In Italy a Caffè Moka is quite different from, say, calling for a Mocha coffee in America. To sound alike is not to taste alike, coffee-style. For making moka, the chocolate syrup is nowhere in sight.
Small, two-chambered moka pots sit on many Italian stovetops, easy to use and producing a full-bodied coffee, rich in aroma. Many have an hourglass shape, but you can find moka pots in a variety of styles, all based on the same operating principle. Water is heated in a lower chamber. Vapor pressure approaching two atmospheres pushes the water up through ground coffee in a filter, which collects in the upper chamber as liquid coffee.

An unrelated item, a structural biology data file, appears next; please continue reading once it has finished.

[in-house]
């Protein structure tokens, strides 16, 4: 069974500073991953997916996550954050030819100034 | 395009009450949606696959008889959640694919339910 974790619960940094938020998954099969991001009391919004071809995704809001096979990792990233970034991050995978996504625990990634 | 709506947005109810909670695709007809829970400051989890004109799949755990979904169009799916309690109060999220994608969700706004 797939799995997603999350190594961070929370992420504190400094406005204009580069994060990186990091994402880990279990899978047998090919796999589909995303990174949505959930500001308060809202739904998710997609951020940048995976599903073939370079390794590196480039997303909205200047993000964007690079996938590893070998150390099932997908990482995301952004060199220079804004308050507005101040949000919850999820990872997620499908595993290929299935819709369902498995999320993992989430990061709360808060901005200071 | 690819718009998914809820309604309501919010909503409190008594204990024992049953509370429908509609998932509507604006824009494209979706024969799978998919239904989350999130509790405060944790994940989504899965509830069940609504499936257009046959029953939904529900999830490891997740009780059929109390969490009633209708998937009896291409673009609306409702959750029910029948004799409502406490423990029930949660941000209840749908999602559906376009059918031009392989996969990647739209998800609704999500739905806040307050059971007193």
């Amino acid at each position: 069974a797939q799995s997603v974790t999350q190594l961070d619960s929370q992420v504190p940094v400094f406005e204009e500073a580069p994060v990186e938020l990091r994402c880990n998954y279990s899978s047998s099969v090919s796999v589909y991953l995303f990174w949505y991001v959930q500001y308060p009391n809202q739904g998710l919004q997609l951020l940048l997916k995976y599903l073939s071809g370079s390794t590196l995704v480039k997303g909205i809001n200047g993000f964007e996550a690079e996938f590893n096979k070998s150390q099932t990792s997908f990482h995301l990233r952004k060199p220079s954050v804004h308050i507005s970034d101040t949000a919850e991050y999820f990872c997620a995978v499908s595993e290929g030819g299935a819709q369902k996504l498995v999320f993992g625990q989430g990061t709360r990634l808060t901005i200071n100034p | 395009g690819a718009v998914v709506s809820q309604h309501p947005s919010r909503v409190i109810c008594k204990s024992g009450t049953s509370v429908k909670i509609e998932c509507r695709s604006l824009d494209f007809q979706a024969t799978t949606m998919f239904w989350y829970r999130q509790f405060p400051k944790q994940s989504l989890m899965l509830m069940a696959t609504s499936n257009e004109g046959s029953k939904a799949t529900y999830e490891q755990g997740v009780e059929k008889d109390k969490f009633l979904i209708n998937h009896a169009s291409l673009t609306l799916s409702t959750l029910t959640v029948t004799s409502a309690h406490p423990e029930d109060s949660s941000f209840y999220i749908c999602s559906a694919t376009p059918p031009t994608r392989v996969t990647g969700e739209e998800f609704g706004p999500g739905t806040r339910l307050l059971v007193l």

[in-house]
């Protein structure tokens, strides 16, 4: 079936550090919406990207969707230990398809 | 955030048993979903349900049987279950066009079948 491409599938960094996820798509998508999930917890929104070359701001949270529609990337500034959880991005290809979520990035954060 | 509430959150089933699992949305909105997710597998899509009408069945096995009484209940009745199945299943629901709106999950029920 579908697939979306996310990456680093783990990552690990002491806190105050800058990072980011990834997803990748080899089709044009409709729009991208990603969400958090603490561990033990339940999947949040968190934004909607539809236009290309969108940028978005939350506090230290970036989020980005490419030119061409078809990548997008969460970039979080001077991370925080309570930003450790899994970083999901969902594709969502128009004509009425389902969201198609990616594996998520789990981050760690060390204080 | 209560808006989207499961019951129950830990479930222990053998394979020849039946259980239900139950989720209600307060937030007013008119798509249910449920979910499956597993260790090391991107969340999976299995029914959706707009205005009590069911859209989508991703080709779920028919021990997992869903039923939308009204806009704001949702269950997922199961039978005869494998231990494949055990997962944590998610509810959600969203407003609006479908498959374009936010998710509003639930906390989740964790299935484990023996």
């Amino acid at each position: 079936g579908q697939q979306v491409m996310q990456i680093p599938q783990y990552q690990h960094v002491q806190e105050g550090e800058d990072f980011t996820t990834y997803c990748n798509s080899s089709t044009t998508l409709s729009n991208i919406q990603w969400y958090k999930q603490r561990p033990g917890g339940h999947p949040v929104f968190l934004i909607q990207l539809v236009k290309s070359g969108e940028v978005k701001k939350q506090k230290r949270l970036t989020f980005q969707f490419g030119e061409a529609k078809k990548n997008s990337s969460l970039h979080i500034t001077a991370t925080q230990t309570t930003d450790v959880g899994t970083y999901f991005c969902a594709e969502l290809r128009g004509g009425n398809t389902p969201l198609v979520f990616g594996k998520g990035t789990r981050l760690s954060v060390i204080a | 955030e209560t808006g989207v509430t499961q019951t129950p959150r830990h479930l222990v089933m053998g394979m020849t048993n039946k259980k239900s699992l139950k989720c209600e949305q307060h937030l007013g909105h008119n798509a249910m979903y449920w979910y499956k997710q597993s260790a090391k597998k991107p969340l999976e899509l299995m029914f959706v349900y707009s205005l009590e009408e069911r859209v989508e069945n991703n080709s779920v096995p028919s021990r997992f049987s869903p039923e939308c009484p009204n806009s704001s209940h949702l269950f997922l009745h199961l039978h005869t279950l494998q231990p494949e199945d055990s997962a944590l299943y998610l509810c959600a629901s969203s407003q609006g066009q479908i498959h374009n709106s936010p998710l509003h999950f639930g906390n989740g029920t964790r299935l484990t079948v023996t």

It’s really that simple, but it does take some practice, a careful eye and the right grind, never too fine. Use a low flame, and be sure not to overheat to coffee.
Moka pots were invented in 1930s Italy. The name refers to the city of Mocha, Yemen, for many centuries a center of coffee excellence.
Every moka pot consists of a cylinder (bottom chamber), a filter funnel, a collector (top chamber) with a second removable filter, held in place by a rubber gasket. The seal and removable filter should be changed periodically.